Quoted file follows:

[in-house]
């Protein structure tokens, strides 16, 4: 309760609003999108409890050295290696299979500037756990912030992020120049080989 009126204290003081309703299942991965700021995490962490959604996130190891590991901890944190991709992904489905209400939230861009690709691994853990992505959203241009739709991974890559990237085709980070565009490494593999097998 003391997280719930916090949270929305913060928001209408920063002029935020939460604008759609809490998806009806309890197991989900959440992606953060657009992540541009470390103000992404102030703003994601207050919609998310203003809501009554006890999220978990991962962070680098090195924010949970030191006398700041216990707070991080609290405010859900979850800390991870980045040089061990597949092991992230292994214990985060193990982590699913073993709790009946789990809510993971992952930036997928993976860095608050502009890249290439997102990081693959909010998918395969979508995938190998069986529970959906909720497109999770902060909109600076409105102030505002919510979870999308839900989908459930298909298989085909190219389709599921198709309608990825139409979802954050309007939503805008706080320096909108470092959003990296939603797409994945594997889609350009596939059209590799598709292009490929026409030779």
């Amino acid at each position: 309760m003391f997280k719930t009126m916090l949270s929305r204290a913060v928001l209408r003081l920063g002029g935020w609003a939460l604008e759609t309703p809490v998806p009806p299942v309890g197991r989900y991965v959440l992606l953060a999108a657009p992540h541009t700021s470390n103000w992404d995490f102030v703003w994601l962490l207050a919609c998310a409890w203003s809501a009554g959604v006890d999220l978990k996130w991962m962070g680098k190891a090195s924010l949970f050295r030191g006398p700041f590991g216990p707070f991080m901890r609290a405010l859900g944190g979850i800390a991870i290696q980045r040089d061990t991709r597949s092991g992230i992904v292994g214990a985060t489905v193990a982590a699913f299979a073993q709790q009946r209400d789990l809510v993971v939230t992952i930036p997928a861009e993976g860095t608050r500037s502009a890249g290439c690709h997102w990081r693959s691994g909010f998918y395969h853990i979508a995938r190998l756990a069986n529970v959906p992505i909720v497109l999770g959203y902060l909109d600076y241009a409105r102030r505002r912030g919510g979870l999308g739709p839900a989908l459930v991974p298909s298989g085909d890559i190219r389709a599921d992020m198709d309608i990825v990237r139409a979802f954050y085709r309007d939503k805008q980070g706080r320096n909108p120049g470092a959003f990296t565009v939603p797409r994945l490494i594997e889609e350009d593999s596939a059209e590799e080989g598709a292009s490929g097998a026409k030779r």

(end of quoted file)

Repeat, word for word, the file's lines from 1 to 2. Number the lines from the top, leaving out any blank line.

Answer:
[in-house]
């Protein structure tokens, strides 16, 4: 309760609003999108409890050295290696299979500037756990912030992020120049080989 009126204290003081309703299942991965700021995490962490959604996130190891590991901890944190991709992904489905209400939230861009690709691994853990992505959203241009739709991974890559990237085709980070565009490494593999097998 003391997280719930916090949270929305913060928001209408920063002029935020939460604008759609809490998806009806309890197991989900959440992606953060657009992540541009470390103000992404102030703003994601207050919609998310203003809501009554006890999220978990991962962070680098090195924010949970030191006398700041216990707070991080609290405010859900979850800390991870980045040089061990597949092991992230292994214990985060193990982590699913073993709790009946789990809510993971992952930036997928993976860095608050502009890249290439997102990081693959909010998918395969979508995938190998069986529970959906909720497109999770902060909109600076409105102030505002919510979870999308839900989908459930298909298989085909190219389709599921198709309608990825139409979802954050309007939503805008706080320096909108470092959003990296939603797409994945594997889609350009596939059209590799598709292009490929026409030779």